Highways England A27 Arundel Bypass Consultation

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Neil Hulme
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Highways England A27 Arundel Bypass Consultation

Postby Neil Hulme » Sat Sep 30, 2017 11:26 am

Here's an opportunity to make a real difference to the future of butterflies, moths and other wildlife, on a large scale. Time to stand up for nature!

Highways England is currently consulting on three options (Options 1, 3 and 5A – see map) for the A27 Arundel Bypass. See https://highwaysengland.citizenspace.co ... el-bypass/

A27 Arundel Bypass Options.png

Options 3 and 5A will have a huge, negative impact on populations of butterflies, moths and other wildlife; they will unnecessarily destroy large areas of ancient woodland and other habitat types which are vital to wildlife; they will ruin our treasured landscape; they will devastate the rural tranquillity of Binsted.

Amongst the butterflies and moths which will be affected are the regionally threatened Pearl-bordered Fritillary, the declining White Admiral, the magnificent Purple Emperor and the nationally scarce Drab Looper.

These options will cost at least £250 million and save a journey time of just 4 – 8 minutes, during peak hours, in 2041 (Highways England figures).

Option 1 is less damaging, but in its present form damages the environment to an unnecessary degree. Better alternatives to Option 1 exist, including that presented here http://www.arundela27forum.org.uk

The full response by Butterfly Conservation Sussex Branch can be found here:
http://www.sussex-butterflies.org.uk/co ... ation.docx

A link to a leaflet produced by Alexander Henderson can be found here:
http://www.sussex-butterflies.org.uk/co ... -Downs.pdf

PLEASE take time to register your views on these proposals. Butterfly Conservation Sussex Branch believes that it is right to:

1) Object outright to Options 3 and 5A.

2) Object to Option 1 in its current form, asking that less environmentally damaging versions be considered.

3) Express any concerns you may have with the consultation process itself, including the inadequate and inaccurate assessment of the environmental damage caused by each option, and the poor and confused manner in which the positive and negative impacts of each option are presented for comparison.

PLEASE respond to the consultation by either:

Email to: A27ArundelBypass@highwaysengland.co.uk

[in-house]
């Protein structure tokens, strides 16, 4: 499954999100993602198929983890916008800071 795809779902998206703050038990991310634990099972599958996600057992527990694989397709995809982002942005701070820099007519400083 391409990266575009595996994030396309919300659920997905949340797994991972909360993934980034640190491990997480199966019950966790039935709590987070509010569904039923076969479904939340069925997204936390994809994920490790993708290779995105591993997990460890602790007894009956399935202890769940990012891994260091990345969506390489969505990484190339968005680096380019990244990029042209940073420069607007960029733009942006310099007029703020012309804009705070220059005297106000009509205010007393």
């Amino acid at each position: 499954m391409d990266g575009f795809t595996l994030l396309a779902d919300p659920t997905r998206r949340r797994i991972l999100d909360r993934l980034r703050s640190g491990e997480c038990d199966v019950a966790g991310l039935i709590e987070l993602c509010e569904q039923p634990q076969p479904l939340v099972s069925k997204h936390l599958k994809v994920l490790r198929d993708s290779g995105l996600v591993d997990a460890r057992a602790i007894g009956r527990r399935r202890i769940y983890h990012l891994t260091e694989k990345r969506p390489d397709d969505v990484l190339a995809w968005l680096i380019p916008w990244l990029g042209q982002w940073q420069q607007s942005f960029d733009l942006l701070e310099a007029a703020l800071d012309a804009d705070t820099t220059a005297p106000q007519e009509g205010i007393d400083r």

or by writing to:
Highways England (A27 Arundel Bypass Consultation)
National Traffic Operations Centre
3 Ridge Way
Quinton Business Park
Birmingham
B32 1AF

or using the online Highways England questionnaire at:
https://highwaysengland.citizenspace.co ... ion/intro/

by Monday 16 October 2017

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Tony Moore
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Re: Highways England A27 Arundel Bypass Consultation

Postby Tony Moore » Sat Sep 30, 2017 5:38 pm

Done! Good luck...

Tony M.

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Roger Gibbons
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Re: Highways England A27 Arundel Bypass Consultation

Postby Roger Gibbons » Sat Sep 30, 2017 6:49 pm

Also done.
Roger

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David M
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Re: Highways England A27 Arundel Bypass Consultation

Postby David M » Sat Sep 30, 2017 9:46 pm

Thanks for posting this, Neil. I'll take a proper look at it tomorrow and will respond appropriately.

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Neil Hulme
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Re: Highways England A27 Arundel Bypass Consultation

Postby Neil Hulme » Sun Oct 01, 2017 10:46 am

Thanks, Tony, Roger and David. There's no better way of showing how much we care for butterflies and other wildlife. I believe that this is a battle which can be won, so every 'vote' will count.
BWs, Neil

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Jack Harrison
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Re: Highways England A27 Arundel Bypass Consultation

Postby Jack Harrison » Sun Oct 01, 2017 3:20 pm

Sometimes, road schemes actually create new habitat in the form of cuttings or embankments. As a precedent, just look at how disused Victorian railways are often treasured these days for their wildlife. The difficulty with roads is access: eg the M40 cutting through the Chilterns, the M3 Winchester by-pass or the A27 cutting south of Mill Hill. However, the newly created road margins – and they often look very promising but can’t of course be investigated – might well act as “feeder sites”.

So I throw into the discussion: which of the options for the Arundel by-pass (which many would agree is needed) would be best in creating new habitat?

Jack

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Neil Hulme
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Re: Highways England A27 Arundel Bypass Consultation

Postby Neil Hulme » Sun Oct 01, 2017 4:50 pm

Hi Jack

You need to read this bit http://www.sussex-butterflies.org.uk/co ... ation.docx

There is no environmental upside to Options 3 and 5A - it's just ecological vandalism. Road cuttings can provide useful habitat and dispersal corridors in degraded landscapes (and can do so if creating steep and unstable chalk slopes), but creating them to replace ancient woodland and to cut across nationally important chalk stream habitats, when there's no need to, is unforgivable. In these cases the road (and its embankments) would be causing fragmentation and isolation of high quality habitat patches, not connecting them.

The environmentally less damaging, cheaper (half cost) and equally effective alternatives are clearly set out (Option 1 of Highways England and the preferable modification suggested by Arundel A27 Forum). Option 1 saves 3-7 minutes at peak travel time in 2041; Option 3 saves 4-8 minutes (Highways England's own figures), so it's a clear choice; concrete or wildlife.